Monday, October 1, 2012

Review: Pokemon Trading Card Game

As someone who has been playing Pokemon games for over a decade I can confidently say that I don't like Pokemon. I admit that it has an appeal to young children (I did say I played it for a decade) as it embraces the child's inner kleptomania and teaches children about capitalism the hard way. My problem is the games themselves are relatively insubstantial. Battles don't have any form of strategy to them, the decision making that other RPG's have that Pokemon lacks and many more. For anyone who wasn't under twelve at the time, the trading card game must have come off as a by-product of the game. And naturally a video game of the trading card game that was based of the video game was created! But was it any good?

To start I wish to debunk a few myths. Pokemon TCG, disregarding the branding of the product is a very strategic game. While I've been playing the video games for a long time, I've been playing the TCG even longer to where I've participated in the world championships three times. The fact that there have been twice as many Trading Card Championships as there have Video Game Championships shows the amount of skill required to play the game.

Being a Gameboy Colour game, this makes use of the first three sets in the series: Base Set, Jungle and Fossil, which comprise the original generation of Pokemon. It may not seem like a lot but this is over two hundred cards so it's not like there's no variety available. The game starts with a tutorial, as all games do, which teaches you the rules of the game, some hints and tips and even basic strategies on how to win. The game then has your typical eight gyms that can be accessed in any order with a heap of grunts to battle before taking on that resident gym leader. Winning against the grunts will give you a booster pack that contains more cards to organise your deck. In fact this is possibly one of the very first uses of cards as means of a weapon. This would later be used in such games as the Baten Kaitos series, Phantasy Star Online 3 and Phantom Dust.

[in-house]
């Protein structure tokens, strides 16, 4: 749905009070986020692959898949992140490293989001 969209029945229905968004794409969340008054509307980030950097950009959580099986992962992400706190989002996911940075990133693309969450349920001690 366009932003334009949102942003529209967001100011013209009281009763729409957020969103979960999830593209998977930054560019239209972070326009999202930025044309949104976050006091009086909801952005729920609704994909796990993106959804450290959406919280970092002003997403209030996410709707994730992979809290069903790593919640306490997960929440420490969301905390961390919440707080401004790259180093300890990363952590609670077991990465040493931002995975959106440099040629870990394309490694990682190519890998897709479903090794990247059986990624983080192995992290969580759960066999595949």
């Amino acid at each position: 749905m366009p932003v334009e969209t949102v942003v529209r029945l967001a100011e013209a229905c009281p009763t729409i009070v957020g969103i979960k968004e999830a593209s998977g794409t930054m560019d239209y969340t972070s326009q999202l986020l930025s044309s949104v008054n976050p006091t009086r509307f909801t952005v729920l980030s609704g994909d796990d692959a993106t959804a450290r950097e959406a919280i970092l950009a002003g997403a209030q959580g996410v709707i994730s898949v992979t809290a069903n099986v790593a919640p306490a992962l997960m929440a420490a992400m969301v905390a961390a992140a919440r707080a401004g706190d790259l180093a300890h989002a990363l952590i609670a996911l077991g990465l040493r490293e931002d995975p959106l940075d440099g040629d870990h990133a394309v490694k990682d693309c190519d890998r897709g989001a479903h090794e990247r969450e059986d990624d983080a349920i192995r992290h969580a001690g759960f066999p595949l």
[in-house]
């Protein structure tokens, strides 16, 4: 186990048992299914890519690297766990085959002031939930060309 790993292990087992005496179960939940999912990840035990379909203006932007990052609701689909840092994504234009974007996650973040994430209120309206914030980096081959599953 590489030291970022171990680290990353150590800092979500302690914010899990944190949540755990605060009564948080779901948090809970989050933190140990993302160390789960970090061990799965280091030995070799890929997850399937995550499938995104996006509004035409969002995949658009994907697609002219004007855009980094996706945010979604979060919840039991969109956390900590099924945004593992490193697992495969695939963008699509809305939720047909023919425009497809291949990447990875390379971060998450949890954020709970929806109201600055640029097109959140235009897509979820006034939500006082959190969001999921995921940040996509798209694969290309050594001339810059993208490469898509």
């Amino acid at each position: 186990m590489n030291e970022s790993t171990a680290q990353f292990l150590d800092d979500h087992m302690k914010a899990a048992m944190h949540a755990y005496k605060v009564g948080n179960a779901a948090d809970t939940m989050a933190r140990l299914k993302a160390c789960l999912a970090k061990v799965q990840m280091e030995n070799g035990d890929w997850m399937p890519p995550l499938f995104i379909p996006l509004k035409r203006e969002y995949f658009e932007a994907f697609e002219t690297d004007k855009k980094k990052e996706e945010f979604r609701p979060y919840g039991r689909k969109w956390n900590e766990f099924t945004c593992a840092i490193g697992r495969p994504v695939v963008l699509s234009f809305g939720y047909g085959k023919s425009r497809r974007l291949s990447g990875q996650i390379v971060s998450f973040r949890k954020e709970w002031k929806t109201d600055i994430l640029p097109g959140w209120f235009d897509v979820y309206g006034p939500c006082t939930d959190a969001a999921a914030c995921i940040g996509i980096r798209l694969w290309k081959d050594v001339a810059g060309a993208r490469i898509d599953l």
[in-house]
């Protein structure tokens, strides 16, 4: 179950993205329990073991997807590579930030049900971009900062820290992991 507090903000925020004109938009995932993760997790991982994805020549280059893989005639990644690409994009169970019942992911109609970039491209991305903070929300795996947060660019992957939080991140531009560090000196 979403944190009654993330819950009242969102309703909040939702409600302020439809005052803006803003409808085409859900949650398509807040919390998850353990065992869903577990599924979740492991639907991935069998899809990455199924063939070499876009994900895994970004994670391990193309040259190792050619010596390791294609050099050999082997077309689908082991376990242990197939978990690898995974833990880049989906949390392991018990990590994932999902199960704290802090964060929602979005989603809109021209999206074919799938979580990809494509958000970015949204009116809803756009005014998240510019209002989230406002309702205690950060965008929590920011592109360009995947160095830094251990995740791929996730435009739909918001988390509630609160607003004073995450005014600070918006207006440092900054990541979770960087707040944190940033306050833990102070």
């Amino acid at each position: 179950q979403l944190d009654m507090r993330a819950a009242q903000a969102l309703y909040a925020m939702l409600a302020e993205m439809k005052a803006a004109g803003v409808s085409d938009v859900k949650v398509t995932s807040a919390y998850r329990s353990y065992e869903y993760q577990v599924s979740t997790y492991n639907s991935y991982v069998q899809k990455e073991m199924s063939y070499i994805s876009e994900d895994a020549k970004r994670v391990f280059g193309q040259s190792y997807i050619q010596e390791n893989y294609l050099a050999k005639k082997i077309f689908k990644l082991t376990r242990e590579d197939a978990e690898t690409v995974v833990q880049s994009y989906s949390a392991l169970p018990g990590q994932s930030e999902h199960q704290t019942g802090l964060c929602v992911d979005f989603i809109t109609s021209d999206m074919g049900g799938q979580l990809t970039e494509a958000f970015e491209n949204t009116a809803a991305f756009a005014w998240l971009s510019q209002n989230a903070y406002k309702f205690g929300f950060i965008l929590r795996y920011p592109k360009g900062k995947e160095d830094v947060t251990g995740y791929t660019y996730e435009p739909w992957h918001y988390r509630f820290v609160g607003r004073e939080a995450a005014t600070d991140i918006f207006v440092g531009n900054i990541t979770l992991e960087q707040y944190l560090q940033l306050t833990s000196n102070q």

It's easy to simply take the game mechanics of a trading card game and translate them to a video game. Do you ever wonder why so many Yu-Gi-Oh games get released? Because they are so easy to make. What makes this game unique is the amount of time taken on the presentation. For one thing this game is one of the few games to take advantage of the Game Boy Colour's colour palette as it makes each card portrait vibrant and reflective of the original card. There is just as much care gone into the sprites as each gym contains unique sprites for each gym leader and they are surprisingly memorable for how small a part they play in the game. and this is nothing to say of the games excellent music, which is up there with Shantae as the best music produced with the Game Boy's sound chip.

Pokemon has had a variety of spin offs the same way as all Nintendo's franchises have. Whether it's pinball, rogue-like, or whatever My Pokemon Ranch is supposed to be... Pokemon TCG feels like the only game out of all of these that actually usurps the main series into something that puts it beyond every single other Pokemon spin-off: a fun video game.

Find Pokemon Trading Card on ebay | Amazon

Released: 2000-04-10
Publisher: Nintendo
Developer: Nintendo, Game Freak


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